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Alert Number 240

Autoimmune Complications

Date: July 5, 2007

Conventional wisdom just a few years ago said that if your red blood cell counts tanked and you were anemic, or your platelet counts fell through the floor, you were automatically consigned to advanced disease - high Rai stage.

That is no longer the guidance to patients and their healthcare providers. Anemia and low platelets are still important, but it is also important to know why this could be happening. If your bone marrow is so damaged that it can no longer make red blood cells or platelets, then you really do have a problem, you are correctly assigned to the late stage disease group. But if your anemia is caused by autoimmune destruction of red blood cells by your own body, or if your low platelet counts are similarly due to destruction of perfectly good platelets by an immune system gone nuts (AIHA and ITP respectively), the outlook is a little better. Autoimmune disease can be treated, there are a number of ways of controlling this out-of-control immune system problem. A bone marrow that has given up the ghost is a whole different kettle of fish, just about the only solution is a bone marrow (stem cell) transplant. CLL patients must learn to appreciate even the smallest silver lining to the very dark cloud we live under. Right?

AIHA and ITP are important complications, and they have an impact on your therapy decisions. You would be surprised how many local oncologists are not exactly sure about autoimmune disease, how to diagnose it, how to treat it, how to evaluate it. I know, because I hear from dozens of you out there each month, telling me the gory stories. (Ahem, that was an unintentional pun. “Gory” story, you get it?)

I am happy to bring to your attention the latest article out of Mayo Clinic. Clive Zent is one of my favorite CLL experts. He is a terrific diagnostician. I send him all the really tough cases that come to me for referral. He could play “House” on my favorite TV show, and he would not even have to sleep at the Holiday Express. This article describes the whys and wherefores of autoimmune disease, as well as rigorous listing of the diagnostic criteria before AIHA or ITP can be confirmed. I was also interested to see that Clive brings up the issue of Campath as a possible offender in causing autoimmune disease. Do you know the Campath black box label now carries a warning about risk of ITP? This came about when a significant number of MS patients developed ITP after getting Campath. We discussed this in greater detail in a recent article on our website, concerning regulatory T-cells or Tregs.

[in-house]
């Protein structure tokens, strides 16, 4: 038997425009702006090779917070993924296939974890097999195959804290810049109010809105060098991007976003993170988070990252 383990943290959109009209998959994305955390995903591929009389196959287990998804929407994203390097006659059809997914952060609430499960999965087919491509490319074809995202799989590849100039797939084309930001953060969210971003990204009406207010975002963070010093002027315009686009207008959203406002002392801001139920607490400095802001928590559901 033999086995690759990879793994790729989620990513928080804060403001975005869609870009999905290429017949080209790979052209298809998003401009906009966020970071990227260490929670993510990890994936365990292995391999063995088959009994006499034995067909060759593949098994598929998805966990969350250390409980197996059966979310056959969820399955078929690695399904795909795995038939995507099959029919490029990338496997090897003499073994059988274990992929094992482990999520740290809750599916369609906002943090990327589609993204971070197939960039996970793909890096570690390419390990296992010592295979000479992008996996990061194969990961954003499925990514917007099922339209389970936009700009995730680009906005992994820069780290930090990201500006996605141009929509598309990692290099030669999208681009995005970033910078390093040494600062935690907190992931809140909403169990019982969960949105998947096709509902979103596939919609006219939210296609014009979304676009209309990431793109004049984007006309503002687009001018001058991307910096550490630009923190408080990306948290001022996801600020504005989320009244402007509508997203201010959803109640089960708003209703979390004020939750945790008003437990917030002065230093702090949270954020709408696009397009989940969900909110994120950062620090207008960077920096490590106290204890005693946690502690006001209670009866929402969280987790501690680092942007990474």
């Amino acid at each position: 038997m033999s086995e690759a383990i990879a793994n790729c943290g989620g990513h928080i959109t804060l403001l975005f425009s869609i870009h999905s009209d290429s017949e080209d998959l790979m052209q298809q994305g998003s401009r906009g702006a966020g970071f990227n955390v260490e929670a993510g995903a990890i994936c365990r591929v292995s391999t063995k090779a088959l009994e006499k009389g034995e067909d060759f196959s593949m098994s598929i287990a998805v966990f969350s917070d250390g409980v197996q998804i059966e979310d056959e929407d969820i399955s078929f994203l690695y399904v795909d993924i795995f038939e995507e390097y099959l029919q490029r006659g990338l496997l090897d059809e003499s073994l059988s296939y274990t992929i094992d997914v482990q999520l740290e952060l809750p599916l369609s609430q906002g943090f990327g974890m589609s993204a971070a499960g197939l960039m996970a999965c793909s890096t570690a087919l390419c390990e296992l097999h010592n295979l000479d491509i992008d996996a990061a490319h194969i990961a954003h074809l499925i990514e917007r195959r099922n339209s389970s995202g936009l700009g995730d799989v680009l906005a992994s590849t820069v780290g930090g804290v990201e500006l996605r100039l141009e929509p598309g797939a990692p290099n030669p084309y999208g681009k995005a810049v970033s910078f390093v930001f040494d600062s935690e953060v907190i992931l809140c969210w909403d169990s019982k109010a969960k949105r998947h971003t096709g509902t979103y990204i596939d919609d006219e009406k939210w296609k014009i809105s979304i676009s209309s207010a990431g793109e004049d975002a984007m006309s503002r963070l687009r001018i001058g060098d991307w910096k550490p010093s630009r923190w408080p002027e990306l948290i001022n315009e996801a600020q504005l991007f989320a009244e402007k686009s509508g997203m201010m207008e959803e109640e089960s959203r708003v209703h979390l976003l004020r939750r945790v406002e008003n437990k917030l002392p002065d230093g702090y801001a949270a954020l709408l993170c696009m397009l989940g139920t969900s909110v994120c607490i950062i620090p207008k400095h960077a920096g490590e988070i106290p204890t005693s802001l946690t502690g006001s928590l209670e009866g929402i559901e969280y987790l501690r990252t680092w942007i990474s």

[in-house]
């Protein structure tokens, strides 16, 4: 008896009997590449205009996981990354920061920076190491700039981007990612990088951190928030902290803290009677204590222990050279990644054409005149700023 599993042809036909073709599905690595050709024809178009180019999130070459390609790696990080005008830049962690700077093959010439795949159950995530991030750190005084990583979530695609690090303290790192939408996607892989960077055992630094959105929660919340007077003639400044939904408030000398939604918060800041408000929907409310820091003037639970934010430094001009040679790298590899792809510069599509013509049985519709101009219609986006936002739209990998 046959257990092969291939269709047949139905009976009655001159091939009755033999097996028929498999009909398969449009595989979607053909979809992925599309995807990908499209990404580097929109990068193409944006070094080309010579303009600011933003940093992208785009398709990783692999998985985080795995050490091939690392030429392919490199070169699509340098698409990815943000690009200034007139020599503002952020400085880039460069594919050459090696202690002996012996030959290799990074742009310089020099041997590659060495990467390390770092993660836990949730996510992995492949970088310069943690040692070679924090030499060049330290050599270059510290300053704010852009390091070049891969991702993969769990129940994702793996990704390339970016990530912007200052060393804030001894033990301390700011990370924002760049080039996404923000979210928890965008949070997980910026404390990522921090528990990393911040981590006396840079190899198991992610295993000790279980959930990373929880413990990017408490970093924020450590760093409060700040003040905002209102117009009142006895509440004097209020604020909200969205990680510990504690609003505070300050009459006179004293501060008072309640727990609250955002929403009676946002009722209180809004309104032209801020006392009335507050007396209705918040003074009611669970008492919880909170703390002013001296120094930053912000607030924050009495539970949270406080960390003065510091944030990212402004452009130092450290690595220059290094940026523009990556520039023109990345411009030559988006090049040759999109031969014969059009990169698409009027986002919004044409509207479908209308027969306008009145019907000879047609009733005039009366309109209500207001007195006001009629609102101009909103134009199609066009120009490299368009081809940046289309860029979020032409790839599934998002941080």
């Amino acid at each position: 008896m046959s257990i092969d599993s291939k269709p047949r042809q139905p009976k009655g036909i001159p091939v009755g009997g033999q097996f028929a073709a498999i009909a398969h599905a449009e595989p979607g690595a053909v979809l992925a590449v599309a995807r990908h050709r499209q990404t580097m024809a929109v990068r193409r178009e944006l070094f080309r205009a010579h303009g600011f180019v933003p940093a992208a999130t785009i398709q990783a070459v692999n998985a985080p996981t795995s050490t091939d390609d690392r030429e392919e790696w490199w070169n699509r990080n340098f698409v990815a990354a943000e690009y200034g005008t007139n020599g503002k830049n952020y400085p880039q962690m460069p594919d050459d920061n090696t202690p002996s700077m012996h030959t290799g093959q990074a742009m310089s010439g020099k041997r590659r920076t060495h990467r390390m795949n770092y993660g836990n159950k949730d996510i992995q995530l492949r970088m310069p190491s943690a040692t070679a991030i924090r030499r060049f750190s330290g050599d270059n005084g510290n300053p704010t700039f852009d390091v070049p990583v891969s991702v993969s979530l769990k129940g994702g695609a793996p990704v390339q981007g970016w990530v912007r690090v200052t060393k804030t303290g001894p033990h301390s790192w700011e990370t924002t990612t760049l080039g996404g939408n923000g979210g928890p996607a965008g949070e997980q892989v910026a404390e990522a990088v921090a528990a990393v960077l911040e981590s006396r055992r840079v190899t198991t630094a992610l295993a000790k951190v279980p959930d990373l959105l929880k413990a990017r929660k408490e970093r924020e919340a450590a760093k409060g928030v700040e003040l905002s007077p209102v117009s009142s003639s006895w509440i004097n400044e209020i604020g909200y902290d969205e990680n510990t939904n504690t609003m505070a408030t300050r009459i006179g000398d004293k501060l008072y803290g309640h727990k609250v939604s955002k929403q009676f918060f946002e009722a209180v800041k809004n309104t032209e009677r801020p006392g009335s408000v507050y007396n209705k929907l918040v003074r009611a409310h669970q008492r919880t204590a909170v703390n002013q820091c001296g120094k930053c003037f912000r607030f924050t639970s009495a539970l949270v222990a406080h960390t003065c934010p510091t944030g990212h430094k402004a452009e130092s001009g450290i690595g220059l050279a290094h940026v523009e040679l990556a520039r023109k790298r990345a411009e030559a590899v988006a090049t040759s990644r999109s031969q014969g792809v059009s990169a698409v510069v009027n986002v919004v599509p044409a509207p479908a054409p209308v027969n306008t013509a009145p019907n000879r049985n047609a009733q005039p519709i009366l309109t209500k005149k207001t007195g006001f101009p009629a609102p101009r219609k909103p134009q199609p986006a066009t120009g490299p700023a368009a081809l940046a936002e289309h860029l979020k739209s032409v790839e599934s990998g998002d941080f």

If you wish to get hold of a copy of the full text article, write and let us know.  Here are a couple of links to prior articles, if you wish to read up on this subject.

Tregs revealed;
Rai and Binet staging need updating.

Be well,



Clin Adv Hematol Oncol. 2007 Apr;5(4):257-61.

Diagnosis and management of autoimmune complications of chronic lymphocytic leukemia/small lymphocytic lymphoma

Ding W, Zent CS.

Division of Hematology, Department of Medicine, Mayo Clinic College of Medicine, Rochester, MN 55905.

Autoimmmune cytopenia is an important but poorly understood clinical complication of chronic lymphocytic leukemia/ small lymphocytic lymphoma. We review the pathogenesis, clinical presentation, and management of autoimmune hemolytic anemia, immune thrombocytopenia, and pure red blood cell aplasia in patients with chronic lymphocytic leukemia/small lymphocytic lymphoma.

PMID: 17607284

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